A US attorney is now “greatly regretting” his decision to trust OpenAI’s ChatGPT in a litigation process. Steven Schwartz will be charged in a New York court for using fake citations cooked up by the AI tool in legal research for a case he was handling.
In a sworn affidavit, Schwartz admitted to using ChatGPT to research for the case, representing his client Roberto Mata, to sue Colombian airline Avianca for injuries sustained onboard one of its planes in 2019.
Despite ChatGPT’s widely known warnings that it can sometimes produce incorrect information, Schwartz defended himself saying he was “unaware that its content could be false.”
Presiding judge Kevin Castel expressed his doubts over the authenticity of the cases the attorney presented. “Six of the submitted cases appear to be bogus judicial decisions with bogus quotes and bogus internal citations,” Castel said.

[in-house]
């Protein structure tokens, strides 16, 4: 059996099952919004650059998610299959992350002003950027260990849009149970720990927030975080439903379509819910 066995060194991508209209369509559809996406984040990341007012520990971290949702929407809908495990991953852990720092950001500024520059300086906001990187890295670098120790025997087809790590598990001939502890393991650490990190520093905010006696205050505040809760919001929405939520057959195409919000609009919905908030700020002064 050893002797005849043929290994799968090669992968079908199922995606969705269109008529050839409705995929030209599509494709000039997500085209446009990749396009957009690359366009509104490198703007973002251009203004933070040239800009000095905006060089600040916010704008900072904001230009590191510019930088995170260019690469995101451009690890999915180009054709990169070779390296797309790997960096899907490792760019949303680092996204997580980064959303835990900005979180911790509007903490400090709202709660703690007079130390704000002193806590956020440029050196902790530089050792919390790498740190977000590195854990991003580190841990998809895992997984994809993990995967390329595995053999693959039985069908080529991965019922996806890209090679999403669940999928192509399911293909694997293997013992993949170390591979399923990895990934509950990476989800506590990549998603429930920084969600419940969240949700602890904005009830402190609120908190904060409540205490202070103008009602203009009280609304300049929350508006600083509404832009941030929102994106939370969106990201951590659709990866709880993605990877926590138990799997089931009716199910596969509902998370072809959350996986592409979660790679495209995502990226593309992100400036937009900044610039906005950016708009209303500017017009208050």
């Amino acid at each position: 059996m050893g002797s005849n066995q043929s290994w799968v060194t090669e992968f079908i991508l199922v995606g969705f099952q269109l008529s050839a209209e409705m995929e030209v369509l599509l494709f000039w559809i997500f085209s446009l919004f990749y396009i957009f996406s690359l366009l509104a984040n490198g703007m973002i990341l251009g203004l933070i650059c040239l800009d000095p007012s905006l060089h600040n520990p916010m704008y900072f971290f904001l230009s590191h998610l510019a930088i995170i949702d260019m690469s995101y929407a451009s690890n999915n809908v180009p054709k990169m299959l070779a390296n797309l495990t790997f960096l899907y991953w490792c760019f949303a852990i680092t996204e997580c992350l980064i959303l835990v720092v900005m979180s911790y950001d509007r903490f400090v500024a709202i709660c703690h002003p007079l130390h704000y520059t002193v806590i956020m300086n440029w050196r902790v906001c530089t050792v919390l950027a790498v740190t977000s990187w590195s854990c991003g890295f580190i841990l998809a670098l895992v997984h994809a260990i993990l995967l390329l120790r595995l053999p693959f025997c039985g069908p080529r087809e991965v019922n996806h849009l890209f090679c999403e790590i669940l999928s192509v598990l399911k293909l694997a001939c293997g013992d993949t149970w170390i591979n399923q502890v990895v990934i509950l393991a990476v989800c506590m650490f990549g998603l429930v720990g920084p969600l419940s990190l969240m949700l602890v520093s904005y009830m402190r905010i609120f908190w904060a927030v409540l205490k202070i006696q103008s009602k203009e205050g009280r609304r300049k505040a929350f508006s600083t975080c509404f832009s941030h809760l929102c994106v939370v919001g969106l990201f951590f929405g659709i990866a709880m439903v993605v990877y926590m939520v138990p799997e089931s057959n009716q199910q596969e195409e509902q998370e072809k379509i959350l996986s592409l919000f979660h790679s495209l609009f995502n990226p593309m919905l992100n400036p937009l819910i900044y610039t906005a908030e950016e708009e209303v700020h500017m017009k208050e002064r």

The cases ChatGPT presented the lawyer in his research were Varghese v. China South Airlines, Martinez v. Delta Airlines, Shaboon v. EgyptAir, Petersen v. Iran Air, Miller v. United Airlines, and Estate of Durden v. KLM Royal Dutch Airlines.
These cases did not exist, Castel said in an order demanding an explanation for their citation by Mata’s legal team. They were found to be made up and had fake judicial wording. Even the quotes and internal citations were just make-believe.
Though Schwartz has vowed to never use AI in future to “supplement” his legal research “without absolute verification of its authenticity,” he now faces sanctions. A hearing on the matter is now scheduled for June 8.